O's prospect rocks new look and shocks teammates

February 26th, 2023

SARASOTA, Fla. -- Dean Kremer walked through the middle of the Orioles’ clubhouse and stopped in his tracks. He noticed a crowd of players assembled in the southeast corner.

In the center of the scrum was a seated player wearing a white T-shirt and red shorts with matching Jordans. Most notably, he had a freshly shaved head.

Kremer looked around, surprised. Who could that be?

The reason the player stood out was because it was DL Hall. Just a day earlier, the 24-year-old left-hander had long, sleek brown hair that went down to his shoulders. By Saturday morning, it was all gone.

“DL, you look sharp,” outfield prospect Colton Cowser yelled from across the room.

Hall, MLB Pipeline's No. 97 overall prospect, had been growing his hair since July 2021. That was the most recent time he’d shaved his head, a decision he made while he was on the injured list due to a left lat strain that limited him to seven starts for Double-A Bowie that year. He was hoping to donate his hair back then, but he needed at least 11 inches and came up short.

This time, Hall had about 15 inches of hair -- more than enough to give to Wigs & Wishes, an organization based in New Jersey he learned about from a family friend.

"When I cut it in 2021, I tried to save it to donate it as well," Hall said. "But the barber down here, neither one of us knew how to really like save it to donate it. So when he cut it off, we were trying to like grab it up off the ground to save it, but it didn't work out. So I never got to do it. This time, I was like, 'When I decide to cut it again, I want to donate it.'"

It may have taken 19 months for Hall’s hair to reach its previous length, but it took only minutes for it to be chopped off. He had five or six ponytails on his head, and they were all removed with a handful of snips and a final buzzing. Hall had planned on waiting a bit longer for the haircut, but the Florida heat and humidity expedited his timeline.

Hall still has the hair in his possession. When the Orioles break camp at the end of Spring Training, he'll be taking it north with him. He'll then connect with Wigs & Wishes, which will use the locks to create a wig for a child who is battling cancer. And Hall will get to meet the recipient.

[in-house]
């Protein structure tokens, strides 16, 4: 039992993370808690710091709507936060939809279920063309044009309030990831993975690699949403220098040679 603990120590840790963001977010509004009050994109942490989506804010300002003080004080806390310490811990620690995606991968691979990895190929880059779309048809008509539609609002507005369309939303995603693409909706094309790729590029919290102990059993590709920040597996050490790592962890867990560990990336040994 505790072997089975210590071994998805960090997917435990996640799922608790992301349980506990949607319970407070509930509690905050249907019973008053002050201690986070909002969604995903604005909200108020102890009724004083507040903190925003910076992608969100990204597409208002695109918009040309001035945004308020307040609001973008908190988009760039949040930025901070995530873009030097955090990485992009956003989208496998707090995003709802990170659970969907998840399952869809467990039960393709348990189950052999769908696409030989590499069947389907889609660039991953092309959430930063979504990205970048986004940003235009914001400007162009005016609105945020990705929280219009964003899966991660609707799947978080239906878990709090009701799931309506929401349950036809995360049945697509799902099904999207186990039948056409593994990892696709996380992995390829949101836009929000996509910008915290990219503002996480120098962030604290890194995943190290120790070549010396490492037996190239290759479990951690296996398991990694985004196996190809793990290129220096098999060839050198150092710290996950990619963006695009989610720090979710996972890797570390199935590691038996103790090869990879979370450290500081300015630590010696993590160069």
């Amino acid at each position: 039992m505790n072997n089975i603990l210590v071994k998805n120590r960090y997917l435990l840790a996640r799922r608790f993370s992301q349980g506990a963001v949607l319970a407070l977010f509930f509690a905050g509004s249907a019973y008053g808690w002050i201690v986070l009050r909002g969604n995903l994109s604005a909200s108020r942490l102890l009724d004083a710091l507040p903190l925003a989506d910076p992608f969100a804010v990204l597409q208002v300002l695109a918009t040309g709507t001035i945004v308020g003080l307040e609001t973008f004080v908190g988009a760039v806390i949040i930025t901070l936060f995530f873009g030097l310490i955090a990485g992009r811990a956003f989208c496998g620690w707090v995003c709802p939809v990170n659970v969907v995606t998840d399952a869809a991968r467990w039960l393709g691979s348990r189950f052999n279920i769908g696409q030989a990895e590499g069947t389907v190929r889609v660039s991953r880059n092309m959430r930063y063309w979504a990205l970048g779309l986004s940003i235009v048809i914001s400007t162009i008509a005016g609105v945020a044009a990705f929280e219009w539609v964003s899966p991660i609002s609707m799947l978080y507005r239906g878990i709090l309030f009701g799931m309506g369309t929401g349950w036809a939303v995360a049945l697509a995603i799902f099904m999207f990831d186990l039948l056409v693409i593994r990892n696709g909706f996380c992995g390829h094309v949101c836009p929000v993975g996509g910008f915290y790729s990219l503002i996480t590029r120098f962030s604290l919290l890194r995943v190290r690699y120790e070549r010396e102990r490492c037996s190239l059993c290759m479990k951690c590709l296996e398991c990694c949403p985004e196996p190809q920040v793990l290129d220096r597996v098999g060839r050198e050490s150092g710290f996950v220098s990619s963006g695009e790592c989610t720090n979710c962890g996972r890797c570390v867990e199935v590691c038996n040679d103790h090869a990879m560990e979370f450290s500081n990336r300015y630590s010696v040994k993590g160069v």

"It's awesome; it means a lot," Hall said. "Any time I can help out, especially with kids and things like that, it's awesome. I was grateful to be able to do it."

Some players in this year’s Orioles camp said they had never seen the back of Hall’s neck before. Right-hander Joey Krehbiel jokingly introduced himself to Hall.

DL Hall sports a shaved head during Saturday's workouts.Jake Rill / MLB.com

There’s now less competition for the best hair on the team. Kremer, with his own long hair tied back in a bun Saturday, is a clear front-runner.

Hall’s new look was a shock to everybody -- players, staff and media members alike. Well, almost everybody.

“I actually kind of knew going into it before, so not that surprised,” quipped right-hander Grayson Rodriguez, baseball’s No. 7 overall prospect.

But it was the surprise of the day to everyone else.

"I knew it was going to be a big deal, because a lot of these people haven't ever seen me with anything but long hair," Hall said.

Hall is now getting reacclimated to having short hair. He did a double take the first time he saw himself in the mirror afterward. His hats are fitting a bit loose. It's also easier to dry off after a shower.

But the biggest difference? Hall is sleeping better because of it.

"I would wake up in the middle of the night, have hair in my face and stuff," Hall said. "Now, the first morning I woke up, [Saturday] morning, I was like, 'Man, I didn't wake up last night.' It was nice."